Remembrance Dog Tags – Fallen Canadians in the Dieppe Raid

Aim

To increase youth awareness of Canadians who served in the Dieppe Raid and died in service.

Objectives

Youth will:

  • better understand the contributions of Canadians who died in military service during the Second World War’s Dieppe Raid and are found in the Canadian Virtual War Memorial;
  • learn more about military identity discs, known as ‘dog tags’; and
  • develop an awareness of the importance of remembering the sacrifices and achievements of Canadians who gave their lives in military service over the years.

Target Audience

This activity is suitable for ages 12 to 18.

Sequence of Events and Anticipated Time Frame

(This activity can be modified to fit available time.)

  • Introductory discussion [15 minutes]
  • Research and preparation [15 minutes]
  • Presentations [30 minutes]
  • Wrap-up discussion [15 minutes]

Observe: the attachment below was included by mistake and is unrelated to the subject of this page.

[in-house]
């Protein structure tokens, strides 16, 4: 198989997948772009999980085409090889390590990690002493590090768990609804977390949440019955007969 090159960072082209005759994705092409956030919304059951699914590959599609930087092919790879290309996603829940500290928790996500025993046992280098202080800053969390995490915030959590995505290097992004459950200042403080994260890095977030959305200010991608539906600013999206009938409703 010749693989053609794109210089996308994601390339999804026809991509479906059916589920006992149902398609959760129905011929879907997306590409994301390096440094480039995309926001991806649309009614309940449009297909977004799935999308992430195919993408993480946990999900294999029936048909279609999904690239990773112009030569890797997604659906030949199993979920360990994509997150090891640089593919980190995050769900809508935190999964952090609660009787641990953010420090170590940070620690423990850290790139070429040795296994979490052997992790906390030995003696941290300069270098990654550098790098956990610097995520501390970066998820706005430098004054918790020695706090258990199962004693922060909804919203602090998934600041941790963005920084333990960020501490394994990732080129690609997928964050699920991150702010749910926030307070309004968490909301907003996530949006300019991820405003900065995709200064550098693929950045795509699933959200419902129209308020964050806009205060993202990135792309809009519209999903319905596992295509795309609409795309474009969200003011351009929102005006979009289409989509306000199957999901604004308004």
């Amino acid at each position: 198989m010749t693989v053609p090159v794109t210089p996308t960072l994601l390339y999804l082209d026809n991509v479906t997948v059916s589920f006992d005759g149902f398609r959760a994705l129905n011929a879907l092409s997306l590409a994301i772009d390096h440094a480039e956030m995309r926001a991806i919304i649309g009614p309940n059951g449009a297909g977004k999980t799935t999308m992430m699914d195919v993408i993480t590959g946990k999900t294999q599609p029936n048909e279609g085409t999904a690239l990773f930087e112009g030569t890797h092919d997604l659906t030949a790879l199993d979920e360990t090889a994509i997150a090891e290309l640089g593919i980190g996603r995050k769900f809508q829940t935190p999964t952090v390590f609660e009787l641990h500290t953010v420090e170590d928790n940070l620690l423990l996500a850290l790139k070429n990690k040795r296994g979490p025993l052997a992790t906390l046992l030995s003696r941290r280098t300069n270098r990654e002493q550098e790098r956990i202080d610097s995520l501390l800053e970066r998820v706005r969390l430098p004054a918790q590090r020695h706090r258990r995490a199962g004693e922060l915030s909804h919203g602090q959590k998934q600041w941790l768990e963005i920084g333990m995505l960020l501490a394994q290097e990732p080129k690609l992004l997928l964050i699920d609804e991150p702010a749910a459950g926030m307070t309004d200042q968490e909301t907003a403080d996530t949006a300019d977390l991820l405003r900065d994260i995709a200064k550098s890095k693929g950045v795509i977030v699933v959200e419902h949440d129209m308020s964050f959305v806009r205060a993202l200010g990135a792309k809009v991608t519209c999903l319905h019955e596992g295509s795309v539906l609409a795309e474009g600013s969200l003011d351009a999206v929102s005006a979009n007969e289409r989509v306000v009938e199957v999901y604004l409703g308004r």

• Possible extension activity [variable]

Materials

Introductory Discussion [15 minutes]

This dog tag activity is designed to help youth “put a face on remembrance.” Canada’s efforts to protect world peace have come at a high cost. Over the years, more than 118,000 Canadians have died in military service.

The ill-fated raid on Dieppe, France, on August 19, 1942, was an important chapter in Canada’s military history. With most of continental Europe under German control at this point during the Second World War, the Allied forces faced a well-entrenched enemy. Some method had to be found and tested to create a foothold on the continent, and the Dieppe Raid offered invaluable lessons for future amphibious landings. Why were Canadians heavily involved in this operation? Our troops had been training since the outset of the war in 1939 and, except for the Battle of Hong Kong, had yet to see significant battlefield action. There was political pressure at home to get the Canadians into battle, as well as pressure within the army itself.

This dog tags activity highlights only some of the Canadians who died in the Dieppe Raid. Taking a few moments to think about these individuals is a way to remember all those who served.

Ask youth what they know about the Second World War. Are they familiar with the tragic Dieppe Raid? You may want to invite them to read The Dieppe Raid historical sheet as an introduction to this lesson.